Former resort director Claude Lattion poses in the ruins of the departure gondola lift station of Super Saint-Bernard ski resort. Photo: Fabrice COFFRINI / AFP

Former resort director Claude Lattion poses in the ruins of the departure gondola lift station of Super Saint-Bernard ski resort. Photo: Fabrice COFFRINI / AFP

But in recent years, shortages of snow and especially of money have seen many of its smaller, local stations struggle to keep their ski lifts running.

At least 14 out of 2,433 are currently out of order, according to the Federal Office of Transport. 

Snow business: How to find a job in winter sports in Switzerland

‘Eyesore’ 

Swiss law requires resort owners to pay for the cost of dismantling abandoned ski lifts.

But the situation is more complicated when resorts file for bankruptcy, as Super Saint Bernard has done.

Discussions about whether a buyer can be found, or if regional or local authorities should foot the bill, can drag on for years.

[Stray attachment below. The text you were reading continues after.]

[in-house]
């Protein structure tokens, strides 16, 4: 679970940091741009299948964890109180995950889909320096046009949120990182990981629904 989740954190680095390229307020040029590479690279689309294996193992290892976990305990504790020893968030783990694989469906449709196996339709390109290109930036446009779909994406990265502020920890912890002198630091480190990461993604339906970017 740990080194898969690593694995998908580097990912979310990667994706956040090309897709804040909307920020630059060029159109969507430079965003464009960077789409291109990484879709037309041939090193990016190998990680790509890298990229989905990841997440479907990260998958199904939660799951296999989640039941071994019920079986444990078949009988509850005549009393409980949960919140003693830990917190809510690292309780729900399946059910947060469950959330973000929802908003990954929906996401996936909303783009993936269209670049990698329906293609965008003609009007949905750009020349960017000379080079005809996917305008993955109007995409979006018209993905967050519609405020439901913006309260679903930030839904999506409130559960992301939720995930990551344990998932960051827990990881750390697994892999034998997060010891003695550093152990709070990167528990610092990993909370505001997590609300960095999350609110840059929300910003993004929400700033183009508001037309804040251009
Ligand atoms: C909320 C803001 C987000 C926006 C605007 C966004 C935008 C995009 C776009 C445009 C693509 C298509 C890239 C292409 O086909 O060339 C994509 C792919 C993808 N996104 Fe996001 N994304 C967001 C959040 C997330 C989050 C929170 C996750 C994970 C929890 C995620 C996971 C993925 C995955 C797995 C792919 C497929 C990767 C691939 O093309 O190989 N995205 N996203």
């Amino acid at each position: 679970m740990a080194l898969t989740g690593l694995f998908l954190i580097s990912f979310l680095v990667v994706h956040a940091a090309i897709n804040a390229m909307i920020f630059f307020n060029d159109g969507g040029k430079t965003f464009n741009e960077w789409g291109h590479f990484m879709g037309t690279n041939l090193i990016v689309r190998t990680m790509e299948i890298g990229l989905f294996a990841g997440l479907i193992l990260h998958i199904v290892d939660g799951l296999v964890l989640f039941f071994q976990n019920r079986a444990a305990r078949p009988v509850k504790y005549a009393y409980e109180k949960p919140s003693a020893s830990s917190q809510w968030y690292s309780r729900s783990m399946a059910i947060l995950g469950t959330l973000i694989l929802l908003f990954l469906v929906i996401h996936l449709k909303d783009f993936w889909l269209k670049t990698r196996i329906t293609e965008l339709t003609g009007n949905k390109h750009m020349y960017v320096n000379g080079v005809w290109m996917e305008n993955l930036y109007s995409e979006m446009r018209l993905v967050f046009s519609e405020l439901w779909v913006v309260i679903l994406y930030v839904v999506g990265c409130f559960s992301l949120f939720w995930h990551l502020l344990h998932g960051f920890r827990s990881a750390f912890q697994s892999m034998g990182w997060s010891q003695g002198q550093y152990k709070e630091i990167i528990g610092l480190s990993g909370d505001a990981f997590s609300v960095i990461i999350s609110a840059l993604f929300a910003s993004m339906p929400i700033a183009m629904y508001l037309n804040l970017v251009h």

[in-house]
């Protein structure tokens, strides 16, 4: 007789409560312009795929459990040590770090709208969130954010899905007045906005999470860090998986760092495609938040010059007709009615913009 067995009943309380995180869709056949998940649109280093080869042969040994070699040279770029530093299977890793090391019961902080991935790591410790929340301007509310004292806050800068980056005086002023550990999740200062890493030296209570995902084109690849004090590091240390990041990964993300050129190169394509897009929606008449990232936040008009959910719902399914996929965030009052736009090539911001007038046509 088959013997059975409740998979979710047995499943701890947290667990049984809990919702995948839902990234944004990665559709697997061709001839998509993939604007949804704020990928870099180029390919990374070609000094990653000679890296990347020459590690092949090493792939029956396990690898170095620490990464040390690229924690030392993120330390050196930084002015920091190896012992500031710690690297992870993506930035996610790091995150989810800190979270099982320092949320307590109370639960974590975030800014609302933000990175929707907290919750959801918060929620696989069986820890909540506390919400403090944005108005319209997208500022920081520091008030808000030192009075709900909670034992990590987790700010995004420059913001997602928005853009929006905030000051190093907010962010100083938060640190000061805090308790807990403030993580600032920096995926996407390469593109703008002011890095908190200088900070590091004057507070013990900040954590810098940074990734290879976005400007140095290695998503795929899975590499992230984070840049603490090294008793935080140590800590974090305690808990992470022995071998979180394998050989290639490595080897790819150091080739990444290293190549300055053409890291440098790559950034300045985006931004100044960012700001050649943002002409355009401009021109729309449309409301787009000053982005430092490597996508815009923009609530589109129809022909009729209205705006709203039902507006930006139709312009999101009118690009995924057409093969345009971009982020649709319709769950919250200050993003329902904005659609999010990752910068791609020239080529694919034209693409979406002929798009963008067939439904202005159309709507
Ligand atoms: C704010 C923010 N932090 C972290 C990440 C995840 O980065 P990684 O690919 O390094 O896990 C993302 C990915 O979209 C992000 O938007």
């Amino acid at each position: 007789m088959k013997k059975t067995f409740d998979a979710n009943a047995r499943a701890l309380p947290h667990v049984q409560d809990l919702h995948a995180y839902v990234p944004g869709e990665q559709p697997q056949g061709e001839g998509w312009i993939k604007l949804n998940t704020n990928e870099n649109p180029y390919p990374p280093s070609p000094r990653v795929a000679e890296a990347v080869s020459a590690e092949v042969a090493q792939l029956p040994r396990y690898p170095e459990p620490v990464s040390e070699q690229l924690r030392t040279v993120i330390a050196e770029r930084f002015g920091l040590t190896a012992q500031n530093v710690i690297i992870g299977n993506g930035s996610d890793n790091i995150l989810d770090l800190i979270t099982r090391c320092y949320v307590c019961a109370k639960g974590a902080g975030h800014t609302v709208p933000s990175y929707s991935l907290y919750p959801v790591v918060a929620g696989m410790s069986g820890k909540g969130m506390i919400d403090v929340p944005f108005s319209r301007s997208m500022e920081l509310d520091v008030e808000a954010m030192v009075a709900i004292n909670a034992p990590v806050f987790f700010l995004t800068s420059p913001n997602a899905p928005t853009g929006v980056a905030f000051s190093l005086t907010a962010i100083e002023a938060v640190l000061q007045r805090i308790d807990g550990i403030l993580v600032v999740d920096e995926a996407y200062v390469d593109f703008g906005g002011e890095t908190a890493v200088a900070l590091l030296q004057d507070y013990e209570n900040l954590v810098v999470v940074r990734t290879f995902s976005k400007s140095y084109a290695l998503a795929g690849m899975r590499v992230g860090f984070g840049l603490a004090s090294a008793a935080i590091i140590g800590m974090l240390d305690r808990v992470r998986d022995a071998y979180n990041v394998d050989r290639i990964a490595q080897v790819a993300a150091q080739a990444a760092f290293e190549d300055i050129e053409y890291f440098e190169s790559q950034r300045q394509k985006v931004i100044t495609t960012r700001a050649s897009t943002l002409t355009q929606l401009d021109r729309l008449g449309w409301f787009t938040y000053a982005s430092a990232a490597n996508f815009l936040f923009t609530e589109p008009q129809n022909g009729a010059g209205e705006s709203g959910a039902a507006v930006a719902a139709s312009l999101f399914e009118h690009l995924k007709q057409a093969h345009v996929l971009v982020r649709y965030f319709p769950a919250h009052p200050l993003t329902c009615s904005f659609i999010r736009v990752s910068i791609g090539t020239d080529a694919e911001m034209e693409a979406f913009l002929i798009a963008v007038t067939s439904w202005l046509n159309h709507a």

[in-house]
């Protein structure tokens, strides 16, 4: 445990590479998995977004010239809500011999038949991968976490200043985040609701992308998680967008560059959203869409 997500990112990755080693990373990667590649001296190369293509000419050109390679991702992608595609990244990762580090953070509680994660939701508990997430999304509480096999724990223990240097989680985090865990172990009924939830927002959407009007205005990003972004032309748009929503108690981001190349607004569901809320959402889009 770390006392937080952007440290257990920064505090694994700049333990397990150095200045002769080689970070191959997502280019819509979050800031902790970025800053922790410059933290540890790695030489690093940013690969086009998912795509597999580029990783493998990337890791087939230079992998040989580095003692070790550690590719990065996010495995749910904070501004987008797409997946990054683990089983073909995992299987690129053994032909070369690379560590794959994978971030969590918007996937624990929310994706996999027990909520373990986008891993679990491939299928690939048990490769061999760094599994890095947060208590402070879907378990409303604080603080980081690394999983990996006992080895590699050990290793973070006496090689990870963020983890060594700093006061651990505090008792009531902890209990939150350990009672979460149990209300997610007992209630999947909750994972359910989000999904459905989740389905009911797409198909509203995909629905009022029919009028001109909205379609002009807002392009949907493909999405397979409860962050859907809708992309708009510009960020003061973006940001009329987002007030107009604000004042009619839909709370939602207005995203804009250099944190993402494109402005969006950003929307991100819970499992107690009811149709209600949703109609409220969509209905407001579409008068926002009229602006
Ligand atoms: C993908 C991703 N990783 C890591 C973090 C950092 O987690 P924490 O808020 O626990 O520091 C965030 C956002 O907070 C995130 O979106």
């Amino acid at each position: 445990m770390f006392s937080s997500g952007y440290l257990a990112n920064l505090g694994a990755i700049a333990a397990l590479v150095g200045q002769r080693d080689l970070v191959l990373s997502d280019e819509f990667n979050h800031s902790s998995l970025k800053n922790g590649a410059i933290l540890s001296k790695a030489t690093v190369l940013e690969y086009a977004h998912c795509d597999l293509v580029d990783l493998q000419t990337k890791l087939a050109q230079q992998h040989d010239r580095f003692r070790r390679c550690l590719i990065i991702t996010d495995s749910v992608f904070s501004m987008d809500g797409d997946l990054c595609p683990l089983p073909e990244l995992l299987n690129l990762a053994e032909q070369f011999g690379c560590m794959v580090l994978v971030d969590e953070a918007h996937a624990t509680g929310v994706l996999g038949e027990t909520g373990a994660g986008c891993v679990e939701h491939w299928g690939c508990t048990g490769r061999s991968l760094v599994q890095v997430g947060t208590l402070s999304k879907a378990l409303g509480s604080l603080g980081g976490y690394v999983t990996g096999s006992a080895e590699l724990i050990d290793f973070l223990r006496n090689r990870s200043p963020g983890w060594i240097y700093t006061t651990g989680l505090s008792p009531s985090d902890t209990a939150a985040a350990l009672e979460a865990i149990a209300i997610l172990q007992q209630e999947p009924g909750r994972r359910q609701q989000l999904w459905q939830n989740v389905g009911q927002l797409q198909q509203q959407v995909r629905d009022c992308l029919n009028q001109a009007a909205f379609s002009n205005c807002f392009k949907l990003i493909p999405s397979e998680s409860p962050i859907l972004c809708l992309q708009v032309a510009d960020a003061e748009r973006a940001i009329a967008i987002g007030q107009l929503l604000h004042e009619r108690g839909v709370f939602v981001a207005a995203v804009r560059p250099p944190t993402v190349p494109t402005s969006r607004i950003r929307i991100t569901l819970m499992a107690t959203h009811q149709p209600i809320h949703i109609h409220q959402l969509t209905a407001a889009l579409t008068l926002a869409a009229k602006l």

In the small neighbouring village of Bourg-Saint-Pierre, mayor Gilbert Tornare said several solutions have been examined “to get rid of this eyesore”.

But the cost is too steep for the community of just 200 people, he said.

The lifts at the Super Saint Bernard ski resort in Switzerland haven't run since 2010. Photo: FABRICE COFFRINI / AFP

The lifts at the Super Saint Bernard ski resort in Switzerland haven’t run since 2010. Photo: FABRICE COFFRINI / AFP

In all, up to two million Swiss francs ($2.1 million) will be needed to dismantle the station, removing the ski lift masts and decontaminating a site that stretches up to an altitude of 2,800 metres (9,200 feet).